Adventures of the Dialectic

Front Cover
Northwestern University Press, 1973 - Philosophy - 237 pages
0 Reviews
Maurice Merleau-Ponty (French pronunciation: [m is m lop? ti]) (14 March 1908 - 3 May 1961) was a French phenomenological philosopher, strongly influenced by Karl Marx, Edmund Husserl and Martin Heidegger in addition to being closely associated with Jean-Paul Sartre (who later stated he had been "converted" to Marxism by Merleau-Ponty) and Simone de Beauvoir. At the core of Merleau-Ponty's philosophy is a sustained argument for the foundational role that perception plays in understanding the world as well as engaging with the world. Like the other major phenomenologists Merleau-Ponty expressed his philosophical insights in writings on art, literature, linguistics, and politics. He was the only major phenomenologist of the first half of the twentieth century to engage extensively with the sciences and especially with descriptive psychology. Because of this engagement his writings have become influential in the recent project of naturalizing phenomenology, in which phenomenologists use the results of psychology and cognitive science.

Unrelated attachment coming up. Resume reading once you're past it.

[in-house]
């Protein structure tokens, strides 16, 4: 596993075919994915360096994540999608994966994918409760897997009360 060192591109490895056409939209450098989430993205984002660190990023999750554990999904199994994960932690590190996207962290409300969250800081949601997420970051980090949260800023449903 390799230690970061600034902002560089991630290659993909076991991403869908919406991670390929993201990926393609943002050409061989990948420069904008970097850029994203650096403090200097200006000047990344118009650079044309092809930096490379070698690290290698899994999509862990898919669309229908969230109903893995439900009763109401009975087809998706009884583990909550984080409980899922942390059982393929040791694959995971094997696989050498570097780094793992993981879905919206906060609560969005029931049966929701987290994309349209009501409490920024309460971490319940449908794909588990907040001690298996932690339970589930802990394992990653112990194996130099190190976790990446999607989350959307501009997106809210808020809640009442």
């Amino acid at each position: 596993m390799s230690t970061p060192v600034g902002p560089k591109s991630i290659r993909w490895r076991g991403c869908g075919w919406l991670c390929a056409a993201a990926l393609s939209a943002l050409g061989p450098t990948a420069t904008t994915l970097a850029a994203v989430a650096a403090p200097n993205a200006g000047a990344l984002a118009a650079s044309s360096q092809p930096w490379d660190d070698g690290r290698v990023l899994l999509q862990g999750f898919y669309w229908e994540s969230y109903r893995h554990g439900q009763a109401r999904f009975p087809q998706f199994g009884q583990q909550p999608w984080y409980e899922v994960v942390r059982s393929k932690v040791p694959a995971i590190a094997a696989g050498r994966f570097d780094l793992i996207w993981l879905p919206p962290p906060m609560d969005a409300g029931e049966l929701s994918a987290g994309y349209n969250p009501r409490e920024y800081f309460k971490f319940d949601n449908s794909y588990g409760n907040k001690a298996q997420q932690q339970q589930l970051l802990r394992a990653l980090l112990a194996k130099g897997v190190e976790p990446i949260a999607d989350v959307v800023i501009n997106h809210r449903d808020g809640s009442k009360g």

What people are saying - Write a review

We haven't found any reviews in the usual places.

Contents

The Crisis of Understanding
9
Western Marxism
30
Pravda
59
The Dialectic iri Action
74
Sartre and Ultrabolshevism
95
Epilogue
203
Index
235
Copyright

Common terms and phrases

References to this book

Experiencing Identity
Ian Craib
Limited preview - 1998
All Book Search results »

About the author (1973)

Maurice Merleau-Ponty (French pronunciation: [m??is m??lop?~ti]) (14 March 1908 – 3 May 1961) was a French phenomenological philosopher, strongly influenced by Karl Marx, Edmund Husserl and Martin Heidegger in addition to being closely associated with Jean-Paul Sartre (who later stated he had been "converted" to Marxism by Merleau-Ponty) and Simone de Beauvoir. At the core of Merleau-Ponty's philosophy is a sustained argument for the foundational role that perception plays in understanding the world as well as engaging with the world. Like the other major phenomenologists Merleau-Ponty expressed his philosophical insights in writings on art, literature, linguistics, and politics. He was the only major phenomenologist of the first half of the twentieth century to engage extensively with the sciences and especially with descriptive psychology. Because of this engagement his writings have become influential in the recent project of naturalizing phenomenology, in which phenomenologists use the results of psychology and cognitive science.

Bibliographic information